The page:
The latest Harvard Business Review describes a new study from researchers at Babson College and Bentley University that attempts to put social media strategies into four distinct buckets, from ultra-measurable, small-scale experimentation to org-wide transformation.
What the article failed to do was resolve the dilemma set out in its opening paragraph, that of one global bank executive facing “a challenge for our times”:
It turns out that a customer who would normally qualify for the lowest level of service has an impressive 100,000 followers on Twitter. The bank isn’t doing much yet with social media and has no formula for adapting it to particular customers, but the executive still wondered whether the customer’s “influence” might merit special treatment.
One possible response could be heard at Wednesday’s New Media Age panel discussion at the Marketing Week Live! event, when Edelman’s Marshall Manson stated that “it’s not so much the number of followers, as who those followers are”.
Well, quite, but close examination of 100,000 individuals is rarely achievable. Shortcut 101 for assessing the “influence” of armies of followers would be… the number of followers those followers have, and then the number of followers’ followers’ followers, and so on; a PageRank for Twitter (but not TweetRank). Add to that all the other channels through which individuals can potentially exert “influence”, and by necessity the analysis becomes less human, and more mathematical. As we’ve written here before, the proof of such an approach is very much in the pudding.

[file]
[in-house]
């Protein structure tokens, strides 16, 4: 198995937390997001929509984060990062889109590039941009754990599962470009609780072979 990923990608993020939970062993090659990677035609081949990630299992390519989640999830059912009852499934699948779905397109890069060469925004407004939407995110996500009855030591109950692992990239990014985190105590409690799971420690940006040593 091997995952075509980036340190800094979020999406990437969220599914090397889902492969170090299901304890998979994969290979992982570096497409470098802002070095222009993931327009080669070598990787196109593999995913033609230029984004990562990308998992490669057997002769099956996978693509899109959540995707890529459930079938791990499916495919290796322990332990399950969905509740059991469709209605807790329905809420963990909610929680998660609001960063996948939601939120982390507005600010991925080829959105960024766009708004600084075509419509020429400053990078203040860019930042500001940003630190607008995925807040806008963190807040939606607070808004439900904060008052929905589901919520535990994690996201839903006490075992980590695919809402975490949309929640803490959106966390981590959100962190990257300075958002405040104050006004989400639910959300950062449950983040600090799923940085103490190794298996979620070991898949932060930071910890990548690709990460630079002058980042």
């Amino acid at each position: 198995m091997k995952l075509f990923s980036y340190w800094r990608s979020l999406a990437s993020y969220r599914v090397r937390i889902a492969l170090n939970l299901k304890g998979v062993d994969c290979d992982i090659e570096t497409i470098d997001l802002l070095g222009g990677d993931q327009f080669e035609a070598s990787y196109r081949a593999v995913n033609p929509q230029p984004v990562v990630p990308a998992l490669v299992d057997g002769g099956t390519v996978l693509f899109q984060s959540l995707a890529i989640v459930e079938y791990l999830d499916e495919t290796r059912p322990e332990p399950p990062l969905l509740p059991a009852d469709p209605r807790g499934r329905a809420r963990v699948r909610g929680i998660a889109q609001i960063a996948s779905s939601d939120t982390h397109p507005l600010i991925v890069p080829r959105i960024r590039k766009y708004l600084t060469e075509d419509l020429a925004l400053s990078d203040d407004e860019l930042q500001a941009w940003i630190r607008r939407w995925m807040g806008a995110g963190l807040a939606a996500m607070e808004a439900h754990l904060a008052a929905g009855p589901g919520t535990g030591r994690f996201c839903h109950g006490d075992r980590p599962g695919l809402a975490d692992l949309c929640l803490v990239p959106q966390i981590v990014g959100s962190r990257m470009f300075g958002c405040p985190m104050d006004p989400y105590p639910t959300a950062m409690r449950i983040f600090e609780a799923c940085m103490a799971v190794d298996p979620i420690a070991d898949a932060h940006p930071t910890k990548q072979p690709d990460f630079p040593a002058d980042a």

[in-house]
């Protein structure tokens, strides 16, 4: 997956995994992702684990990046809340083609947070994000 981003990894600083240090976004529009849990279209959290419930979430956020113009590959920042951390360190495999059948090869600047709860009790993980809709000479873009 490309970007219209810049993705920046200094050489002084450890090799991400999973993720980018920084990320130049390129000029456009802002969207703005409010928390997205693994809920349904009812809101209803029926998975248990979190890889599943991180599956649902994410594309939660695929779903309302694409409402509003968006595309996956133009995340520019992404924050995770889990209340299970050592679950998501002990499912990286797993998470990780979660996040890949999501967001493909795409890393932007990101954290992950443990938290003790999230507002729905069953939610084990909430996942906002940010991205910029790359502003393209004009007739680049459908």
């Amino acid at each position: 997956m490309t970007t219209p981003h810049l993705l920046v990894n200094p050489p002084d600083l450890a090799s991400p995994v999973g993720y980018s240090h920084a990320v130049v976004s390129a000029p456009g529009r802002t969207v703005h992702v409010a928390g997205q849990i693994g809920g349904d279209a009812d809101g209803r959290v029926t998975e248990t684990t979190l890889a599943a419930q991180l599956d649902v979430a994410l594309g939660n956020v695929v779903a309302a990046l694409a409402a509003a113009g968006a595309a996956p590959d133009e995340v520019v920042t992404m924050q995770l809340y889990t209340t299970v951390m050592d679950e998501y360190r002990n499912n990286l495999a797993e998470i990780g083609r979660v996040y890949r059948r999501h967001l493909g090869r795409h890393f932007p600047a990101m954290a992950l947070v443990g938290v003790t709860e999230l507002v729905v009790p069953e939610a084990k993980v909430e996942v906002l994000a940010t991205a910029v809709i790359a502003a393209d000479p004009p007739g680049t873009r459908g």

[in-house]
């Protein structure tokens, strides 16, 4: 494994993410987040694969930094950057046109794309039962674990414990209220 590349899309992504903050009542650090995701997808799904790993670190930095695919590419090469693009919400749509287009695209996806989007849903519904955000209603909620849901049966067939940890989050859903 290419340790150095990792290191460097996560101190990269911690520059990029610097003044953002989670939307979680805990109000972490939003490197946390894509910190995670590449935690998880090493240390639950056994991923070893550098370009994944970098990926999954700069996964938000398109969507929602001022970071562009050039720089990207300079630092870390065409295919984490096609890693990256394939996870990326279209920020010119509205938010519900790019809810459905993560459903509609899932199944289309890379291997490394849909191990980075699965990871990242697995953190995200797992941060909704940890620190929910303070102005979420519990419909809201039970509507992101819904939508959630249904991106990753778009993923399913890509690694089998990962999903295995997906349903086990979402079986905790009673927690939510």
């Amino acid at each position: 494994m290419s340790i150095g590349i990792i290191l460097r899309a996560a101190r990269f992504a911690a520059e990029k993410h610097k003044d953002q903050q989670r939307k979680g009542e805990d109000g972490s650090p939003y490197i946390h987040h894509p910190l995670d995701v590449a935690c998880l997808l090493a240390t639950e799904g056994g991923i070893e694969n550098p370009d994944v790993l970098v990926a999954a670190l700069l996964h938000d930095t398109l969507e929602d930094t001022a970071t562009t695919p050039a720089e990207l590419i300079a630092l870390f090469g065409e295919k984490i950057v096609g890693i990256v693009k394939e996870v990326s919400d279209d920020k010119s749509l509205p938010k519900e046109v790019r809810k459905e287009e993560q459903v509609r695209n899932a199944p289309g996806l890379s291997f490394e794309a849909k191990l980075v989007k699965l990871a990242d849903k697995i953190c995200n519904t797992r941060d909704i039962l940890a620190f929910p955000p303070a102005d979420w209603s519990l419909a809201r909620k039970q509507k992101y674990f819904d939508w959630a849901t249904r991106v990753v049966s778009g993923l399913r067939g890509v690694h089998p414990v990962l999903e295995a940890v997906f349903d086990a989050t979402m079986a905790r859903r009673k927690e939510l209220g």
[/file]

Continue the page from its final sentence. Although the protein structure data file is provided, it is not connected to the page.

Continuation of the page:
Still, Wednesday’s panel made it clear just how far we’ve come. Five years ago, panellists would have been engaged in a “thou shalt blog becuase it’s easy and it’s cheap” mantra. This week, it was “no Facebook groups unless they’re capable of delivering clearly defined business objectives”, and even (Manson again) “social media isn’t always the answer. If you’ve 25 key stakeholders you might be better taking them out for dinner”.
Note that the “dinner” strategy doesn’t naturally fall into any of the Babson-Bentley buckets.